Europe South Asia Asia Pacific Americas Middle East Africa BBC Homepage World Service Education
BBC Homepagelow graphics version | feedback | help
BBC News Online
 You are in: UK Politics
Front Page 
UK Politics 
Talking Politics 
Mayor News 
Government Guide 
People in Parliament 
A-Z of Parliament 
Political Links 
Despatch Box 
Talking Point 
In Depth 

Stuart Bell
"I'm asking for a free vote."
 real 28k

Tuesday, 25 January, 2000, 18:01 GMT
Section 28 row intensifies

The bill lifting the ban is being debate in the Lords

Members of Parliament at Westminster may be allowed to have a free vote on government proposals to lift Section 28, the ban on the promotion of homosexuality by local authorities, Downing Street has confirmed.

But the minister in charge of taking the reforms through Parliament has already expressed her disagreement with suggestions that the issue might be treated as one of individual conscience rather than party line.

Section 28 was introduced in 1988
Local Government Minister Beverly Hughes told the BBC she believed the matter should remain one for the party whip: "No, I don't think they should have one [a free vote] personally. I think this is a matter of government policy.

"It was in our manifesto. We've made it clear and in the normal course of events as government policy it would be a whipped vote."

Scottish bandwagon gains speed

Her comments followed confirmation from the prime minister's official spokesman that government Chief Whipe Ann Taylor was to hold discussions on whether a free vote could take place on the issue.

He said: "It wouldn't be the first time something like that has happened. "Nearer the time, the chief whip will have the usual discussions. But it's not impossible."

The repeal is being opposed by the Conservatives, peers and by some Labour MPs who have threatened to rebel on the issue unless it goes to a free vote.

The government is anxious to avoid the sort of confrontation sparked by the Scottish Executive's bid to repeal Section 28.

Opponents in Scotland included the owner of the Stagecoach bus group, Brian Souter, who donated 500,000 to a campaign against lifting the ban, and Cardinal Thomas Winning, the leader of Scotland's Roman Catholics.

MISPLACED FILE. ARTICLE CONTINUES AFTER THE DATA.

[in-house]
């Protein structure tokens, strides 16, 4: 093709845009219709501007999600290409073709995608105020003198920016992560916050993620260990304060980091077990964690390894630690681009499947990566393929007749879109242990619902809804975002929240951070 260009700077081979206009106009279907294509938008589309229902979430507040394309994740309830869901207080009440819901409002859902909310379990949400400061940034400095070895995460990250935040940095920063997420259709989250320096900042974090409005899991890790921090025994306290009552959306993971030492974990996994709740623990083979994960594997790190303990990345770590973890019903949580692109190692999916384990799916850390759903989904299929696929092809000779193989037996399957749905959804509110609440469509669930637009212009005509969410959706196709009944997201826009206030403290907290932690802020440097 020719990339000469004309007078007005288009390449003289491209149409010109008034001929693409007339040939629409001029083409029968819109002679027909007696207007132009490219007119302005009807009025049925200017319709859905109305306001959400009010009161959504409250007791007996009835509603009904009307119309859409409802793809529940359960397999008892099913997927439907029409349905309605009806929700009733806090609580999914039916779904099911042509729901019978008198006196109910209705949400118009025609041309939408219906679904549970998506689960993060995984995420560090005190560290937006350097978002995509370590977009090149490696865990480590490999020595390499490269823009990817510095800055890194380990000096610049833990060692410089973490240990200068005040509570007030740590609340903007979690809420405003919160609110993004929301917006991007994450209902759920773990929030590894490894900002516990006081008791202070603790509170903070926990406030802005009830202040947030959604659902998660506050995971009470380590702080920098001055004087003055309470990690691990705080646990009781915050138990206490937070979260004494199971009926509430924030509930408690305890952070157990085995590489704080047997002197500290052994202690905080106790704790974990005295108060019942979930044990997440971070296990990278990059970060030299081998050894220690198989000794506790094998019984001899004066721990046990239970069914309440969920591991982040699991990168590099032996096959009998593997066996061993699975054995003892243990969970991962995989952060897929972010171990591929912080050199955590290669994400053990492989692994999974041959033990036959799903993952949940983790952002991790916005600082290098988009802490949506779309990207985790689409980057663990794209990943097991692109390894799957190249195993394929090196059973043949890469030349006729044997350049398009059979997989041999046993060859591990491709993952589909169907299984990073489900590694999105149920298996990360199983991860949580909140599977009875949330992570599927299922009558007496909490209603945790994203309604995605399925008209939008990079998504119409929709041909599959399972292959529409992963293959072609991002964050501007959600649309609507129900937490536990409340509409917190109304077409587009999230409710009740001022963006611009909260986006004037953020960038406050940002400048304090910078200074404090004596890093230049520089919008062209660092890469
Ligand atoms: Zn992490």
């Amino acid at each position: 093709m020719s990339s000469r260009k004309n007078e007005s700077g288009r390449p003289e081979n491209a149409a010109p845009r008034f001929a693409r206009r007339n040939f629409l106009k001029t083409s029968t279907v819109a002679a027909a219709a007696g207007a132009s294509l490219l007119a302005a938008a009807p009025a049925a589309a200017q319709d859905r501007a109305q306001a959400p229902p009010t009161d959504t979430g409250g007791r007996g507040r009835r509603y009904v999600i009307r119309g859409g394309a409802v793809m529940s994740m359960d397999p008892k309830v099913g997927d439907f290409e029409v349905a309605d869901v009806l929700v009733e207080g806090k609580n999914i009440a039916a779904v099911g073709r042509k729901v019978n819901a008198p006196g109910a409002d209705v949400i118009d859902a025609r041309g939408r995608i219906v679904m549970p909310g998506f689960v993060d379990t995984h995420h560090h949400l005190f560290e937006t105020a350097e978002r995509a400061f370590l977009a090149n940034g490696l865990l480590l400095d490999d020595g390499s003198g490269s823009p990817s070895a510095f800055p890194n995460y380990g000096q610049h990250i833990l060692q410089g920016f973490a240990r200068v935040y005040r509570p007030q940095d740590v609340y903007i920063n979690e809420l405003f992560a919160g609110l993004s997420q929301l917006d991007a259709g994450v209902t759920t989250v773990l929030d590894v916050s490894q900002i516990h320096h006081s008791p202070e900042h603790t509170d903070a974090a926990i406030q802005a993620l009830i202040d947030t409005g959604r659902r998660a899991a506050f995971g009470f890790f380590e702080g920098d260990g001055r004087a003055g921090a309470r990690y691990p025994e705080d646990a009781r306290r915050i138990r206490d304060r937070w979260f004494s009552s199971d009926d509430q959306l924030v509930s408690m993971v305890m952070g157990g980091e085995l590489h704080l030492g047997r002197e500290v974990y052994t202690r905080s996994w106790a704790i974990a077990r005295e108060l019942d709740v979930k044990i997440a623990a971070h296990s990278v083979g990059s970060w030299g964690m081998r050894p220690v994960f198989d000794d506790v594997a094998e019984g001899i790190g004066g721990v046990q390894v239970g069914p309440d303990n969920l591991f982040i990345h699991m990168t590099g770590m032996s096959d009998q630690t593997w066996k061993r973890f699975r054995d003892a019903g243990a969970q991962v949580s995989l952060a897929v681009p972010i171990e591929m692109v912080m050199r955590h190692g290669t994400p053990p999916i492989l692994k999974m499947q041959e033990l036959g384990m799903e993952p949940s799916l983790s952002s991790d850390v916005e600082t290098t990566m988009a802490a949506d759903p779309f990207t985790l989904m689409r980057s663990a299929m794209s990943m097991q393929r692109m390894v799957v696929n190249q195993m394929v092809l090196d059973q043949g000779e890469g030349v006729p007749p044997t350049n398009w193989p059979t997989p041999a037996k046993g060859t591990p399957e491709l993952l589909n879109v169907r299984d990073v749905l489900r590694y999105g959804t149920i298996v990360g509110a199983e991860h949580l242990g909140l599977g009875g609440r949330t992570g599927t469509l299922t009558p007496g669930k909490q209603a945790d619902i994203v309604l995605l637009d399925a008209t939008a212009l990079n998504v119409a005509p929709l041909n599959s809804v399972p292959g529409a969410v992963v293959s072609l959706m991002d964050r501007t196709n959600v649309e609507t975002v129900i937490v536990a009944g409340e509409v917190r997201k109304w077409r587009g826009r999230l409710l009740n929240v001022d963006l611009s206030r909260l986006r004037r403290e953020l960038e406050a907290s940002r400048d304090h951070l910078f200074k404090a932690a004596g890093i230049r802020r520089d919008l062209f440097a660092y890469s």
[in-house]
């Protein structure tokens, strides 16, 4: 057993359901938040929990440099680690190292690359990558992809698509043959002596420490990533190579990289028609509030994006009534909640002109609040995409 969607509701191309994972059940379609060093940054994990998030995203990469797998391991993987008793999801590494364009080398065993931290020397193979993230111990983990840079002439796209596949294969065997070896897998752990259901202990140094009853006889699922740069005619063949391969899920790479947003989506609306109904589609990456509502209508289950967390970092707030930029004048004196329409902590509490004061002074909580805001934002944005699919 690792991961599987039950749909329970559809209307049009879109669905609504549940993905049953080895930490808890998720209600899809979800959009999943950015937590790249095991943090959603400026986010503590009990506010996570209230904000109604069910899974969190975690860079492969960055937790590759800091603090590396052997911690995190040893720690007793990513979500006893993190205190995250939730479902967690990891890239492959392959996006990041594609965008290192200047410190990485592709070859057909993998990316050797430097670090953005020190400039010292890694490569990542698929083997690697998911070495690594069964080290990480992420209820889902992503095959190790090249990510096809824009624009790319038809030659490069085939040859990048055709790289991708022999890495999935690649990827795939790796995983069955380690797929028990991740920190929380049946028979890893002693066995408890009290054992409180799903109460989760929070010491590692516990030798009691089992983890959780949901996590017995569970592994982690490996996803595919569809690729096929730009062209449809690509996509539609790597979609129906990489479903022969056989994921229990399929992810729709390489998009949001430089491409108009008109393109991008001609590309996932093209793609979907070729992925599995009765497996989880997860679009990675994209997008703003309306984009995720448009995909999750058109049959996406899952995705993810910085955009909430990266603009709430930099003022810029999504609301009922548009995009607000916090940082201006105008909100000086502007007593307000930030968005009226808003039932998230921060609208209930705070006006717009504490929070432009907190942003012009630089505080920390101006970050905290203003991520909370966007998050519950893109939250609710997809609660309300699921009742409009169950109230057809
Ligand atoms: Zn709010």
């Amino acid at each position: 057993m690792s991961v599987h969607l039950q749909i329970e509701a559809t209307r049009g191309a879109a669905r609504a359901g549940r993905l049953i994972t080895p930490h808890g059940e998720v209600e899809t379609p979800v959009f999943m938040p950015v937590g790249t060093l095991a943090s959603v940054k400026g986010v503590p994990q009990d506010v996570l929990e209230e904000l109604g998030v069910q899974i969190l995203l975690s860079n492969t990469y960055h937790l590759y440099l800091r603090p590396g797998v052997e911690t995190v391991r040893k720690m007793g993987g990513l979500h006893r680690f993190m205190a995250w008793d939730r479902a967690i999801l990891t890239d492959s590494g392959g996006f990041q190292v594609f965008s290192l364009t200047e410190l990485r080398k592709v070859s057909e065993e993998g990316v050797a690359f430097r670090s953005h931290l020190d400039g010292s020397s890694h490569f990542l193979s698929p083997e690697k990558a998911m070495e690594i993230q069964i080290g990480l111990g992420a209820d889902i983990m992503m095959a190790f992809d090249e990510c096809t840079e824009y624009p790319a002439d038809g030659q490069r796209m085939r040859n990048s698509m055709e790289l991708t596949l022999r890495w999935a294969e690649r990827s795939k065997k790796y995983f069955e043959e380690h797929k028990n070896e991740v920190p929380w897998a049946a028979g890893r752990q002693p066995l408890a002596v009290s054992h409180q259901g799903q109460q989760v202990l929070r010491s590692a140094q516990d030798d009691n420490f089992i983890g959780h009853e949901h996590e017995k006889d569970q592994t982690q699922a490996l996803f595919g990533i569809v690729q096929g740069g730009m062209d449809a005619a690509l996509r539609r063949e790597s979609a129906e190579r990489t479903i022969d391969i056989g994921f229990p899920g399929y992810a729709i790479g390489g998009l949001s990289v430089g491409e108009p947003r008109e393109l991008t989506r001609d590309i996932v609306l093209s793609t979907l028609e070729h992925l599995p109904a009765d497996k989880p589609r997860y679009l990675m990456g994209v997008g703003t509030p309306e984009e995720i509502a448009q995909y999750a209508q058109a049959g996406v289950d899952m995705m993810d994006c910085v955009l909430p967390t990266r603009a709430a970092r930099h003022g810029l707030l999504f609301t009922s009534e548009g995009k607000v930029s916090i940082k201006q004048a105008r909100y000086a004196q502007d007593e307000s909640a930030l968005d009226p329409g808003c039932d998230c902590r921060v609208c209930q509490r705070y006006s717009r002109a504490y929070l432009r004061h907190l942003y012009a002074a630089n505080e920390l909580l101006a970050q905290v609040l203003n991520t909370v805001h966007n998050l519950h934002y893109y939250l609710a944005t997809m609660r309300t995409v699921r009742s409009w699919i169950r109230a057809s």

In recent days the bandwagon against a repeal has grown in England with the Right Reverend James Jones, the Anglican bishop of Liverpool, joining the debate in favour of keeping the ban.

Archbishop of Canterbury George Carey has also called for safeguards in schools, warning against homosexual relations being given an equal footing to marriage.

Free vote

Former Tory London spokesman Shaun Woodward MP defected to Labour over Section 28
Prime Minister Tony Blair has appealed for a "rational and sensible" debate on the issue and Downing Street underlined that repeal would allow teachers to discuss issues concerning homosexuality without fear of prosecution.

Peers debated the Local Government Bill, which contains the repeal of the ban, on Tuesday although peers were not expected to debate the proposal relating to Section 28 until next month.

But Labour MP Stuart Bell, who represents the Church Commissioners in the Commons, opposes the repeal and has warned of a rebellion if MPs do not get a free vote on the issue when they debate it later this year. He told the BBC: "We have to remember that we are dealing here with children, we're not dealing with mature adults in discussing these matters, and Section 28 does say 'intentionally promoting homosexuality'."

He expressed concern that repealing the rule would give homosexual marriages an equivalence with heterosexual marriages within teaching at schools.

Section 28 was introduced in the Local Government Act of 1988 to prohibit "the teaching in any maintained school of the acceptability of homosexuality as a pretended family relationship" and to ban local authorities from the intentional "promotion of homosexuality".

Opponents of the ban have argued that it prevents teachers combating homophobic bullying.

Tory former Lords leader Baroness Young, who is leading the fight against repeal, said there was huge public concern about the issue.

She plans to stage an exhibition in the Lords of photographs, literature and a video of the material being shown to school children about homosexual lifestyles.

Search BBC News Online

Advanced search options
Launch console

See also:
25 Jan 00 |  Scotland
Section 28 backers lose support
20 Jan 00 |  Scotland
When gay became a four-letter word
18 Jan 00 |  Scotland
Section 28: Your questions answered
21 Jan 00 |  UK
Brian Souter: Stagecoach's straightman

Internet links:

The BBC is not responsible for the content of external internet sites
Links to other UK Politics stories are at the foot of the page.

E-mail this story to a friend

Links to more UK Politics stories